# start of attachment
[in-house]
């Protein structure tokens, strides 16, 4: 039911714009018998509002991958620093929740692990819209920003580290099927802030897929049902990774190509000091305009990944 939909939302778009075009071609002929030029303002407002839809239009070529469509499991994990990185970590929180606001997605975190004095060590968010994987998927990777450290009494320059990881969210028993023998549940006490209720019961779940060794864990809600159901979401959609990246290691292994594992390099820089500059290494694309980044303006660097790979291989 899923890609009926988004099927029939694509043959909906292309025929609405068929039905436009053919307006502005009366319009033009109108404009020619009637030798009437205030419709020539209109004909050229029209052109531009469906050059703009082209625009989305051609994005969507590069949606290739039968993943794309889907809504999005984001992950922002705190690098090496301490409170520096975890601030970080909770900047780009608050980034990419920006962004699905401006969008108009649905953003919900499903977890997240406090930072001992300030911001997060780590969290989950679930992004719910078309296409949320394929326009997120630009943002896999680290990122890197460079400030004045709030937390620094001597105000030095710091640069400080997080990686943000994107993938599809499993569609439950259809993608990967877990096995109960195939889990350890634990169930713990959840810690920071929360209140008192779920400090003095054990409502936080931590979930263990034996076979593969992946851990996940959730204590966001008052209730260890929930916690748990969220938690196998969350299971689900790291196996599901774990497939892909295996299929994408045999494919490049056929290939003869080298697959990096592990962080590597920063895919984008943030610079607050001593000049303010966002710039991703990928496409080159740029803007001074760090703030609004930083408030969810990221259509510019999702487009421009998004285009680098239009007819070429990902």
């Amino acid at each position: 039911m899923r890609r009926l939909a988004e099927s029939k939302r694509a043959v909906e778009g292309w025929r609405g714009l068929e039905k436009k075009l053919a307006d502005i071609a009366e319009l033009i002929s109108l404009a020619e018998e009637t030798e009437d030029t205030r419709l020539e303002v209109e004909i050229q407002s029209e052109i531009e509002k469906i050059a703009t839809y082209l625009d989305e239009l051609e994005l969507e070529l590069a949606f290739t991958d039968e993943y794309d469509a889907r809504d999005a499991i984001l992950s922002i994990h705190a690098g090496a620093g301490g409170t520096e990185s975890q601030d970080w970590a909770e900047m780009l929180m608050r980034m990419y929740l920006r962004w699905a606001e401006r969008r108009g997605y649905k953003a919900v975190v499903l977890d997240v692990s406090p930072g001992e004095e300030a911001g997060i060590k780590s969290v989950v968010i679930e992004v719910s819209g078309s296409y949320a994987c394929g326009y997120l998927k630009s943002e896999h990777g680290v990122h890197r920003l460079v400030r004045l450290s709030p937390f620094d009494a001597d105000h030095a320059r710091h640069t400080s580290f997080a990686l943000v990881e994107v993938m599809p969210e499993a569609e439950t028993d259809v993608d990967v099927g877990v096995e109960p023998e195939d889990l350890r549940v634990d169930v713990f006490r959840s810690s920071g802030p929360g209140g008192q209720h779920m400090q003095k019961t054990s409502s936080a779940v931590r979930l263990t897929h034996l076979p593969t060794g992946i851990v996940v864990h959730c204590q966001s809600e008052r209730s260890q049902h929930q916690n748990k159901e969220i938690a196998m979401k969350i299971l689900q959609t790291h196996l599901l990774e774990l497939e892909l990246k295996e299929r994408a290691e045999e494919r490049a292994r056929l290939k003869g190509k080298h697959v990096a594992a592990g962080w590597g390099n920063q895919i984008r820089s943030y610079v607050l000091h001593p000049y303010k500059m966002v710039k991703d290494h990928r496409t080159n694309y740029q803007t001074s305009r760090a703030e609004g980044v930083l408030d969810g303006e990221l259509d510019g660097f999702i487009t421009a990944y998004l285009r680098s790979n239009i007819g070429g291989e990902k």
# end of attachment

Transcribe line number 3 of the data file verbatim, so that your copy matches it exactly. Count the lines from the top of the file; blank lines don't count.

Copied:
């Amino acid at each position: 039911m899923r890609r009926l939909a988004e099927s029939k939302r694509a043959v909906e778009g292309w025929r609405g714009l068929e039905k436009k075009l053919a307006d502005i071609a009366e319009l033009i002929s109108l404009a020619e018998e009637t030798e009437d030029t205030r419709l020539e303002v209109e004909i050229q407002s029209e052109i531009e509002k469906i050059a703009t839809y082209l625009d989305e239009l051609e994005l969507e070529l590069a949606f290739t991958d039968e993943y794309d469509a889907r809504d999005a499991i984001l992950s922002i994990h705190a690098g090496a620093g301490g409170t520096e990185s975890q601030d970080w970590a909770e900047m780009l929180m608050r980034m990419y929740l920006r962004w699905a606001e401006r969008r108009g997605y649905k953003a919900v975190v499903l977890d997240v692990s406090p930072g001992e004095e300030a911001g997060i060590k780590s969290v989950v968010i679930e992004v719910s819209g078309s296409y949320a994987c394929g326009y997120l998927k630009s943002e896999h990777g680290v990122h890197r920003l460079v400030r004045l450290s709030p937390f620094d009494a001597d105000h030095a320059r710091h640069t400080s580290f997080a990686l943000v990881e994107v993938m599809p969210e499993a569609e439950t028993d259809v993608d990967v099927g877990v096995e109960p023998e195939d889990l350890r549940v634990d169930v713990f006490r959840s810690s920071g802030p929360g209140g008192q209720h779920m400090q003095k019961t054990s409502s936080a779940v931590r979930l263990t897929h034996l076979p593969t060794g992946i851990v996940v864990h959730c204590q966001s809600e008052r209730s260890q049902h929930q916690n748990k159901e969220i938690a196998m979401k969350i299971l689900q959609t790291h196996l599901l990774e774990l497939e892909l990246k295996e299929r994408a290691e045999e494919r490049a292994r056929l290939k003869g190509k080298h697959v990096a594992a592990g962080w590597g390099n920063q895919i984008r820089s943030y610079v607050l000091h001593p000049y303010k500059m966002v710039k991703d290494h990928r496409t080159n694309y740029q803007t001074s305009r760090a703030e609004g980044v930083l408030d969810g303006e990221l259509d510019g660097f999702i487009t421009a990944y998004l285009r680098s790979n239009i007819g070429g291989e990902k």